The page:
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Dr. Andrew Rynne
Dr. Andrew Rynne

Family Physician

Exp 50 years

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Article Home Adult and Senior Health Medications for high cholesterol

Medications for high cholesterol

Sometimes cholesterol medications are needed in addition to a low fat, cholesterol, and high fiber diet to lower cholesterol. The first line of drugs to reduce LDL cholesterol is Statins. The first line of drugs in reducing the triglycerides levels is fibrates.


Dietary life styles

Low saturated fat and low cholesterol diet

  • Total fat- Less than 30% of calories
  • Saturated fat- Less than 7% of calories
  • Polyunsaturated fat- Less than or equal to 10% of calories
  • Monounsaturated fat- Approximately 10-15% of calories
  • Carbohydrates (complex) - 50-60% of calories

Foods to avoid

  • Fatty (saturated) foods- butter, cheese, curd, ghee and others
  • Junk foods (oily and spicy foods) and carbonated drinks
  • Red meat (lamb and beef) and yellow portion of boiled egg

Foods low in saturated fat and low in cholesterol

Add more soluble fiber (found in cereal grains, beans, peas, and many fruits and vegetables)

  • Whole wheat bread, corn, cereals, whole grains (millets, hominy)
  • Fresh fruits
  • Green leafy vegetables and others (carrot, pumpkin, garlic, and others)
  • Fat free skimmed milk
  • Low fat or non fat yogurt
  • Vegetable oil- canola, olive and sunflower oil
  • White meat fish- herring, sardine and others
  • Chicken or turkey skin removed


There are 2 types of exercise

Aerobic exercise- brisk walking, jogging, cycling, swimming and others

Cardio exercise- tread mill, cycling, cross runners and others

  • Regular aerobic exercise (brisk walking) helps prevent high blood pressure and raises HDL (the good) cholesterol level. At least 30 minute a day for 4-5 days in a week.
  • If you can't work on a 30-minute block of exercise all at once, do a few minutes of exercise here and there throughout the day (climb the stairs at work, walk around the block on your lunch break, park and walk).
  • The more physical activity you engage in, the more fat you burn and more reduction in cholesterol

Lipid lowering agents

Statins- HMG CoA reductase inhibitors

  • Statins (most prominently Rosuvastatin, Atorvastatin, Simvastatin, or Pravastatin) are the first line drugs.
  • Statins lower LDL (bad cholesterol) levels more than other types of drugs.
  • Statins inhibit an enzyme, HMG-CoA reductase that controls the rate of cholesterol and synthesis in the body.
  • The Statins are most often given in a single dose at the evening meal or at bedtime.
  • It is important that these medications be given in the evening to take advantage of the fact that the body makes more cholesterol at night than during the day.
  • Statins have reported 20-60% lower LDL cholesterol levels in people taking them.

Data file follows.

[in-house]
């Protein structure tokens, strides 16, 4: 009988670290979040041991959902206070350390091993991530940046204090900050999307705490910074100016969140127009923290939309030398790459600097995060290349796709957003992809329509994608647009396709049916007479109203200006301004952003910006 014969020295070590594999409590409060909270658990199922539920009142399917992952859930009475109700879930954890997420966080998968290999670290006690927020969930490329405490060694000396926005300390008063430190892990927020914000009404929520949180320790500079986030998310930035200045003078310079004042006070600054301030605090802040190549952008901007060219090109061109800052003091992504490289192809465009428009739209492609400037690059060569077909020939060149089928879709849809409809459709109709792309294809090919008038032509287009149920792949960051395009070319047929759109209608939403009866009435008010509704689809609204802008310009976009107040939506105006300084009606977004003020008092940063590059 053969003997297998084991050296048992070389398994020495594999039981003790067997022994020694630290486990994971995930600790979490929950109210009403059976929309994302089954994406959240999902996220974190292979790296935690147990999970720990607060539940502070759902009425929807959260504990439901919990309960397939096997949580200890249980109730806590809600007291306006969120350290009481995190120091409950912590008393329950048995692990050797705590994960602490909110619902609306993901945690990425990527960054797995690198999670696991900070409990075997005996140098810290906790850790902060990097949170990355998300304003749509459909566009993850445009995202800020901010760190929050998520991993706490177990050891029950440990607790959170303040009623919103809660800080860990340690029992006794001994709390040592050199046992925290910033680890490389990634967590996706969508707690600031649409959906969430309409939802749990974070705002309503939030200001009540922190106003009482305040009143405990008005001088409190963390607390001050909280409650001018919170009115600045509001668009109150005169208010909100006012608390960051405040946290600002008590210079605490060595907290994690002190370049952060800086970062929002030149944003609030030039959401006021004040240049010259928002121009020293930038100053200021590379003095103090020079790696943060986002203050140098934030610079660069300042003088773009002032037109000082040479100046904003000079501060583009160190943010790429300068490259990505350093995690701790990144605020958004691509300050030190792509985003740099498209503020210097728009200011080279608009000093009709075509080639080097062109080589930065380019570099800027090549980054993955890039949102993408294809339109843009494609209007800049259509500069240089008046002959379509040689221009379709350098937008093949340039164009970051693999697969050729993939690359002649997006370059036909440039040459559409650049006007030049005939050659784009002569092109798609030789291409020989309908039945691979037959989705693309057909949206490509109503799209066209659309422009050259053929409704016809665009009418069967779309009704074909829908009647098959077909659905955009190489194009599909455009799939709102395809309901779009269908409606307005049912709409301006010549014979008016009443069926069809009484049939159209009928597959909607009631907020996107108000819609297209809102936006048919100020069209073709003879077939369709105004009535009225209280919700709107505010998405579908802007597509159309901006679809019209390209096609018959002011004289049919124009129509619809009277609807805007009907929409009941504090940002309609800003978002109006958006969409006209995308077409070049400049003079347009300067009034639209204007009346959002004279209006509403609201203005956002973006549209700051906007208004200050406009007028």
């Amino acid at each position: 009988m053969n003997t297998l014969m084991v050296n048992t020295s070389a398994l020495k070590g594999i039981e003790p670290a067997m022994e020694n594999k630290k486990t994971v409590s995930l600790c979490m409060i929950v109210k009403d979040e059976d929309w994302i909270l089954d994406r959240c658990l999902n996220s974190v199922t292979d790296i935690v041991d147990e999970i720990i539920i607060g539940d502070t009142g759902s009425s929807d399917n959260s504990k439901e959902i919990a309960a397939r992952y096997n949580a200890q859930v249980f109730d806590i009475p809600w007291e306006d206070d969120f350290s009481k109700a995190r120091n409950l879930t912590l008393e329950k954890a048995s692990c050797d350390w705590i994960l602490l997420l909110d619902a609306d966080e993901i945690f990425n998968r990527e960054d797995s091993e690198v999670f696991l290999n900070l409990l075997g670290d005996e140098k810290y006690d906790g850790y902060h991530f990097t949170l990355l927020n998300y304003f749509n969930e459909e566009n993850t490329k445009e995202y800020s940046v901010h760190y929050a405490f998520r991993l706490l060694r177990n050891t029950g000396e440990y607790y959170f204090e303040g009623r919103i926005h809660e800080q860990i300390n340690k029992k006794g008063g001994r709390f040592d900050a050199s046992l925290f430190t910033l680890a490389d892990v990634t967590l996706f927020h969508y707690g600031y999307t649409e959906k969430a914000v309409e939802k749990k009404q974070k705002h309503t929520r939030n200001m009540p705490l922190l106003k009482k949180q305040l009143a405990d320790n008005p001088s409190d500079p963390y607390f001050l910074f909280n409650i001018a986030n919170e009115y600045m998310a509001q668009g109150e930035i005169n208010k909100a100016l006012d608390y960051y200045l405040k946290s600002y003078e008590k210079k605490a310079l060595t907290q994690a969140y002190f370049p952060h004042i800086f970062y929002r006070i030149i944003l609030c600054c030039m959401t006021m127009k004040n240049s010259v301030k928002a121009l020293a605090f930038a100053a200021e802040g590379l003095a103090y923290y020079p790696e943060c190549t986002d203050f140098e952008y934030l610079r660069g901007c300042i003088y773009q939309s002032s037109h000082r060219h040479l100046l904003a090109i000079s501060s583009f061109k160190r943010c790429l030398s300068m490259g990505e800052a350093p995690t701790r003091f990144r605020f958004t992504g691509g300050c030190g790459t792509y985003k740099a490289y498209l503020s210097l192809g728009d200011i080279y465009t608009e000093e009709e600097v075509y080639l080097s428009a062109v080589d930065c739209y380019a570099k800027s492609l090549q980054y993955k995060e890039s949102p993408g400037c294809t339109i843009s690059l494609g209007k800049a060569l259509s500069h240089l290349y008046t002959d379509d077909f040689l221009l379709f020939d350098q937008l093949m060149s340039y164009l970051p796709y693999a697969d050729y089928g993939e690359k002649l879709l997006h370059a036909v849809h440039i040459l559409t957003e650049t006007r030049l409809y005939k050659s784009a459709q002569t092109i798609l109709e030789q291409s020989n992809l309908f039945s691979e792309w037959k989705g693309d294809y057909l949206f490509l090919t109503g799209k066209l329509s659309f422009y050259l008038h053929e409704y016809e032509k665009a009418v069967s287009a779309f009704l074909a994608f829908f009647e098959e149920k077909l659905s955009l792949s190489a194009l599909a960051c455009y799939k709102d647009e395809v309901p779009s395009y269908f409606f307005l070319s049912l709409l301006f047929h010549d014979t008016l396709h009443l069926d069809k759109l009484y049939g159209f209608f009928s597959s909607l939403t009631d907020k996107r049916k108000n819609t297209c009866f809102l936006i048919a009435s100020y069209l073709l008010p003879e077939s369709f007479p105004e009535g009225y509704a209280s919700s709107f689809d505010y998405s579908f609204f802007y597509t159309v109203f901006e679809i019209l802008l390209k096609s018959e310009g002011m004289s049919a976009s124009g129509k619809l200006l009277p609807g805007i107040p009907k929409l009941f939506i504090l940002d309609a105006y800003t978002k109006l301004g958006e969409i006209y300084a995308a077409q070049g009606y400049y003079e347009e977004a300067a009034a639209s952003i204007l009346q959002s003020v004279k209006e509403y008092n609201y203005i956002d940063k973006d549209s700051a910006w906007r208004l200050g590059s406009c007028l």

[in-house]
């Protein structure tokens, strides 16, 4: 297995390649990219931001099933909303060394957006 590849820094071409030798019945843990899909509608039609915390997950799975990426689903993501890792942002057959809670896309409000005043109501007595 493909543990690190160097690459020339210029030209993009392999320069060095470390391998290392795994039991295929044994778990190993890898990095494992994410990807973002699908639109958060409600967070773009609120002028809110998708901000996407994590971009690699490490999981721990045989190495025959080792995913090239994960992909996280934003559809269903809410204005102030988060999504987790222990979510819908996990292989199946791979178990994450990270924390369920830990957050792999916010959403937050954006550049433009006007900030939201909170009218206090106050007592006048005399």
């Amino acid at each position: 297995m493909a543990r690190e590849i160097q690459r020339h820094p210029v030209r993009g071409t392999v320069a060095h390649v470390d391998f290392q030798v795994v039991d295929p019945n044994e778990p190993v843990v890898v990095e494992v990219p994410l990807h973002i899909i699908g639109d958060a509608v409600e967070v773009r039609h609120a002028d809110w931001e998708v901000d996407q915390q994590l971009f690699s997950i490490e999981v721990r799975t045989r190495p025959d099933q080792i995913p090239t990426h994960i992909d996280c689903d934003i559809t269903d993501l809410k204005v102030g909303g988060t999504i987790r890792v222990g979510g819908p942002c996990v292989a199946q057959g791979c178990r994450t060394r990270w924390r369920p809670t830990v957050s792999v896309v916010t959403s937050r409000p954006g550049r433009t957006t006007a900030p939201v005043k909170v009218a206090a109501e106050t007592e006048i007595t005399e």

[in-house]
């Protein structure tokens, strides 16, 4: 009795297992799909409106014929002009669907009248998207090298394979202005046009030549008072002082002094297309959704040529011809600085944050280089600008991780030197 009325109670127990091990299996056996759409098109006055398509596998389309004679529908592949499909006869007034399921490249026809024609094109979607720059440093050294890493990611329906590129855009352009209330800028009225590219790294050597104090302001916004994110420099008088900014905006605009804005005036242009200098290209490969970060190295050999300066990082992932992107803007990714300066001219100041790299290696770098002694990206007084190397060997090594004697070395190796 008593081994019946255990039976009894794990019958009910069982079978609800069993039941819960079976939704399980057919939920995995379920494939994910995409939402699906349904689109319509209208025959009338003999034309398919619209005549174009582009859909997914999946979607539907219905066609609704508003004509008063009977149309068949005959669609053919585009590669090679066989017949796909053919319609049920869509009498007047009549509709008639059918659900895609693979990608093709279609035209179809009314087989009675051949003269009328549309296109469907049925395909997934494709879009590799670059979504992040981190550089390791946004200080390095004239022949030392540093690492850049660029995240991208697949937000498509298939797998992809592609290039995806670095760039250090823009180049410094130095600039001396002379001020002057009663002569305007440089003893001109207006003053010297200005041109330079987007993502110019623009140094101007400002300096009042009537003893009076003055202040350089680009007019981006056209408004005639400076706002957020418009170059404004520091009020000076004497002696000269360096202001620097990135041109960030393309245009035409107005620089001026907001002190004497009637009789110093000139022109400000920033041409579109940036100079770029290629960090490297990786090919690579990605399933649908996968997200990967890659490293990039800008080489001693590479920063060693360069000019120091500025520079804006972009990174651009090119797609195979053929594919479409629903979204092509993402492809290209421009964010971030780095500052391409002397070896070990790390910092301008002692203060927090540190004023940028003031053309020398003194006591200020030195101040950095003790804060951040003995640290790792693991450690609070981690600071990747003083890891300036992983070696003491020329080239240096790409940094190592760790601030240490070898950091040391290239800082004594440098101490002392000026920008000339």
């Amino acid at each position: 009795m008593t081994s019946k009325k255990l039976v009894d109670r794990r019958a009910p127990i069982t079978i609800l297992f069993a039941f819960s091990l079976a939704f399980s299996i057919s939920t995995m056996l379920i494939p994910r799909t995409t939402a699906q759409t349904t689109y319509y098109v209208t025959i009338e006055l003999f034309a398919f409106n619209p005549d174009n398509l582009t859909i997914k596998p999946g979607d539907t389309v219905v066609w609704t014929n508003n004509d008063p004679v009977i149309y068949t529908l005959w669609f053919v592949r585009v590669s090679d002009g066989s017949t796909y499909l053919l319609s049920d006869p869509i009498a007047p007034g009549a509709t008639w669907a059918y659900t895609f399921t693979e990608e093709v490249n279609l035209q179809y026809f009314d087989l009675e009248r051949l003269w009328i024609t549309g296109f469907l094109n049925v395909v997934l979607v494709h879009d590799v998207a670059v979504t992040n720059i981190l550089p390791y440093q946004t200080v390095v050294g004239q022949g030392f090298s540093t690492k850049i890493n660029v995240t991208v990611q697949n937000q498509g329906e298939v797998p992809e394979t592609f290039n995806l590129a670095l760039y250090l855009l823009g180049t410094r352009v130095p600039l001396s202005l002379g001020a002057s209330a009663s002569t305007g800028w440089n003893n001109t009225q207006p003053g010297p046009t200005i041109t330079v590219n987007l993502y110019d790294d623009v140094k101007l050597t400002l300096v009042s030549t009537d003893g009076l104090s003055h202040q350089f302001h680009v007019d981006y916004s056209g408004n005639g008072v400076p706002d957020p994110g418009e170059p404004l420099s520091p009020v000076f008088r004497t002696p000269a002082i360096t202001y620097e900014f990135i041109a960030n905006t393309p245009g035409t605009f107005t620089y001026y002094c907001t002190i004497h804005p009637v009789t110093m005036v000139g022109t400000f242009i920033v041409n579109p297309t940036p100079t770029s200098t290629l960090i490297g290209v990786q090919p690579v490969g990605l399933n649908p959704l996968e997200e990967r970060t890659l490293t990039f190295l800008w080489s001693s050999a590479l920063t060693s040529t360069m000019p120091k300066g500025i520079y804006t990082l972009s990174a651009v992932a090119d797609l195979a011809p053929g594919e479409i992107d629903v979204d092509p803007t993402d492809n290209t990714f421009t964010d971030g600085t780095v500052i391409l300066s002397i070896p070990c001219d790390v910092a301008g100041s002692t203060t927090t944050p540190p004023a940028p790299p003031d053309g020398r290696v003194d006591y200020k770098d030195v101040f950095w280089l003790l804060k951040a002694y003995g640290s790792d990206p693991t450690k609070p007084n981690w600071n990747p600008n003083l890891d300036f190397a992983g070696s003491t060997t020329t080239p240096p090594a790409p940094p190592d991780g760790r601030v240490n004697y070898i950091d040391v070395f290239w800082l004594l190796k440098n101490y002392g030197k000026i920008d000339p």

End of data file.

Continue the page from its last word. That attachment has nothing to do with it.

• Statins also reduce high triglyceride levels modestly and produce a mild increase in HDL cholesterol.
  • The Statins are well tolerated, and serious side effects are rare (liver problems, rhabdomyolysis muscle soreness, pain, weakness, gas, constipation, and abdominal cramps)

Cholesterol absorption inhibitors - Ezetimibe

  • This drug inhibits cholesterol absorption in the gut. 
  • Ezetimibe reduces LDL cholesterol by 18-20%. Adding ezetimibe to a statin is equivalent to doubling or tripling the statin dose.
  • It is probably most useful in people who cannot take Statins or as an additional drug for people who take Statins but who notice side effects when the statin dose is increased.
  • Cholesterol absorption inhibitors may rarely be associated with tongue swelling (angioedema).

Fibrates (Gemfibrozil, Bezafibrate, Fenofibrate)

  • These cholesterol-lowering drugs are primarily effective in lowering triglycerides and, increasing HDL cholesterol levels.
  • However, Gemfibrozil is not very effective for lowering LDL cholesterol.
  • Another fibrate is Fenofibrate which is more effective at lowering triglycerides and LDL cholesterol.
  • Side effects are stomach and abdominal discomfort, and risk of developing gall stones.

Vitamin B3 (Niacin)

  • Nicotinic acid (Niacin) is a B-complex (B3) vitamin.
  • It lowers LDL cholesterol and raises HDL cholesterol.
  • The main side effects are flushing, itching, tingling, headache, peptic ulcers, gout, and high blood sugars others
  • Most people develop a tolerance to flushing; it can be decreased by taking the drug during or after meals or by the use of aspirin 30 minutes prior to taking niacin.

Bile acid sequestrants (Cholestyramine)

  • Cholestyramine binds with cholesterol-containing bile acids in the intestines and is then eliminated in the stool.
  • Bile acid sequestrants are to lower LDL cholesterol by about 10-20%.
  • Sequestrant therapy may produce a variety of side effects, including constipation, bloating, nausea, and gas.